The ability of a person or an organization to get into and stay at the Learning Edge and in the state of Flow is critical.

Back to Top

Accelerated Learning

Accelerated learning occurs on the outside edge of the Learning Edge (see Figure 3). This is where the most is learned most effectively in the least time.

The trick with managing accelerated learning is getting people as far as possible into the anxiety region without them shutting down. Some organizations are very good at doing this. The U.S. Marine Corps brings its recruits into the Parris Island and San Diego depots at 2:30 in the morning for a reason. They intentionally stress the recruits and push them way into the anxiety region because it is there that they learn the most. Specifically, it is there that they learn how to be U.S. Marines. The Outward Bound school1 uses a similar, albeit less extreme, approach when it takes at-risk teenagers out into the backwoods and wilderness and places them in a challenging and stressful environment where they can learn the self-respect and self-confidence they often lack. Both organizations freely acknowledge that learning, particularly accelerated learning, is not a “comfortable” activity.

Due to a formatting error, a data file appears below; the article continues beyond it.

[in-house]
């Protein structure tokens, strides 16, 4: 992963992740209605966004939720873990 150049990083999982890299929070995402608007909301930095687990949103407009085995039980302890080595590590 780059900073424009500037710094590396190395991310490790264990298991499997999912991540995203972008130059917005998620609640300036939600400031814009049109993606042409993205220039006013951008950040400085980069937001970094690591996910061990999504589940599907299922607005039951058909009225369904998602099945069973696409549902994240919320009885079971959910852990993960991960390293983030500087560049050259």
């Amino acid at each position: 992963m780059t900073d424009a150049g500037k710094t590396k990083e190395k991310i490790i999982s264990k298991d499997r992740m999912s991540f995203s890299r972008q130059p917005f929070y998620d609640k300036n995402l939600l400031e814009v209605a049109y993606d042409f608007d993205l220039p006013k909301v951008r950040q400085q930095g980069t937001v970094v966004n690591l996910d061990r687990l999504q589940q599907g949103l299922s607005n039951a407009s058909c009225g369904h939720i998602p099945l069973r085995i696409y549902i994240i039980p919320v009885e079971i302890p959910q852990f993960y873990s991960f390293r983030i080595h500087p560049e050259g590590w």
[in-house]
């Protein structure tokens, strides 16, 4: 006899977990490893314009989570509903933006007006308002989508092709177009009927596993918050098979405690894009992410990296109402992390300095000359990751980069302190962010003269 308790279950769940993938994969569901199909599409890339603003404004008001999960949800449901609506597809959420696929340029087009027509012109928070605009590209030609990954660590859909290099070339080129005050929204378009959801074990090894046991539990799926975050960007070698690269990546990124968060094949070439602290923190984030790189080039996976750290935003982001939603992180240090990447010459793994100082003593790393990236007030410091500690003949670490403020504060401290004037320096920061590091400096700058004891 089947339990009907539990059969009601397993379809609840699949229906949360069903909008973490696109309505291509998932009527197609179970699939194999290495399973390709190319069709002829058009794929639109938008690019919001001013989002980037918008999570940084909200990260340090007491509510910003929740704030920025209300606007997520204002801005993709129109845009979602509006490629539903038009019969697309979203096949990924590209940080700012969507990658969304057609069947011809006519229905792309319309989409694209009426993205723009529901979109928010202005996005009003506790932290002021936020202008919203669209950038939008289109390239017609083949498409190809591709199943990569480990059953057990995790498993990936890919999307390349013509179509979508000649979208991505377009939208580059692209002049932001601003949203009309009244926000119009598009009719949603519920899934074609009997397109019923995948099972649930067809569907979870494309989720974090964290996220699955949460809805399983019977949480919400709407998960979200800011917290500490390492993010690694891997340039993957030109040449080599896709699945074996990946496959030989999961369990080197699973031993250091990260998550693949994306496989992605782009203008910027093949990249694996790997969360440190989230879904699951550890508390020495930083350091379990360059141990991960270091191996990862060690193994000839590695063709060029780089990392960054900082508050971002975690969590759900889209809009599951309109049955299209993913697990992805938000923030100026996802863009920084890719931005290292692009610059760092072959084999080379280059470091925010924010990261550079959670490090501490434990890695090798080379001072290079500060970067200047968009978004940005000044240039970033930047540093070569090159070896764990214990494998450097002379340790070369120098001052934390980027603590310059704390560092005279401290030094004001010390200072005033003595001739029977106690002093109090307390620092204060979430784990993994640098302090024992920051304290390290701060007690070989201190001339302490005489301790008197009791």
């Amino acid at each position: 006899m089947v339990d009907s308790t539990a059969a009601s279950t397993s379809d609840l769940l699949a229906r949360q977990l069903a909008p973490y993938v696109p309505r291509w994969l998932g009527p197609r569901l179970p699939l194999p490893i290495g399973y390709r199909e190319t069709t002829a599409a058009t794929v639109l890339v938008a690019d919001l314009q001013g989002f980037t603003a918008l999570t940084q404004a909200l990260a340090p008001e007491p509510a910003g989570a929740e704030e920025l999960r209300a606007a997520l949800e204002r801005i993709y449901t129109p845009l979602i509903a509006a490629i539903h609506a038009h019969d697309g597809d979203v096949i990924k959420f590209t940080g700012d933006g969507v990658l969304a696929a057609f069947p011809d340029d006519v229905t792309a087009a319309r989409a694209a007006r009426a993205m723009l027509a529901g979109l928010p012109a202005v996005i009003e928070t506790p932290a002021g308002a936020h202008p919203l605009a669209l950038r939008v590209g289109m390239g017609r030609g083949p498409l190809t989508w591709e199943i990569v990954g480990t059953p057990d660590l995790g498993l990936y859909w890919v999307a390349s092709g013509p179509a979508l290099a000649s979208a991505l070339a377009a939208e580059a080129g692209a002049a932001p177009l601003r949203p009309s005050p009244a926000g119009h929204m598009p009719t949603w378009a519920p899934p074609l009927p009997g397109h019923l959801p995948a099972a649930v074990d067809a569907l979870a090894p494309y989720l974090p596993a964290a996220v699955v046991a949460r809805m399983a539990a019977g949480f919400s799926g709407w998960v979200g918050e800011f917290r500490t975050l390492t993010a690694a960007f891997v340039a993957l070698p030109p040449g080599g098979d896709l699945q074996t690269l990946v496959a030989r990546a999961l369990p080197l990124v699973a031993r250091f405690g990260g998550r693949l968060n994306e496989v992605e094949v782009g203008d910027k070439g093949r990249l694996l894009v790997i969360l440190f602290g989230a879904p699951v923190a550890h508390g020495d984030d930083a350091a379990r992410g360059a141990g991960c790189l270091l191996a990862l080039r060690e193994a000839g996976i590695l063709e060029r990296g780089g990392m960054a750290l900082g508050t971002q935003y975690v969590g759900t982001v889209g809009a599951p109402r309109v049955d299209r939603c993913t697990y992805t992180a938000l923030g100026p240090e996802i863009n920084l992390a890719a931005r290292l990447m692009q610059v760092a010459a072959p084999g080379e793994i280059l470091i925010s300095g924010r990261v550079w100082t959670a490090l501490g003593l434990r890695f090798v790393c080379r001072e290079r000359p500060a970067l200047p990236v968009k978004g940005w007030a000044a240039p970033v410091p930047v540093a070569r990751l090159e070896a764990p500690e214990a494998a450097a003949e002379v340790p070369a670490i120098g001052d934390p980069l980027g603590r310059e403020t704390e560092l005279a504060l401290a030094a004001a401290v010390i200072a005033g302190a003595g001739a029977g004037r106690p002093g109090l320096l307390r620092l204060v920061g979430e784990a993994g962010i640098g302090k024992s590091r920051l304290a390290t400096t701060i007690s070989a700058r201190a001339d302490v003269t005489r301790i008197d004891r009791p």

Given the potential for the enormous increases in productivity that have been shown when people and groups attain the state of Flow, it would seem this should be a primary goal for any organization engaged in the business of software.

It is interesting that few companies seem to think this way and seem to be willing to step up to the challenge of truly generating and perpetuating a sense of Flow in their projects and with their people. It may be that, as companies, they simply prefer to flop down in the business Barcalounger or vegetate in the corporate Comfort Zone. If so, this is sad, because such companies deprive themselves of discovery and innovation, productivity and profits, and truly satisfied and fulfilled employees. And, according to Csikszentmihalyi, they also deprive themselves of meaning and purpose.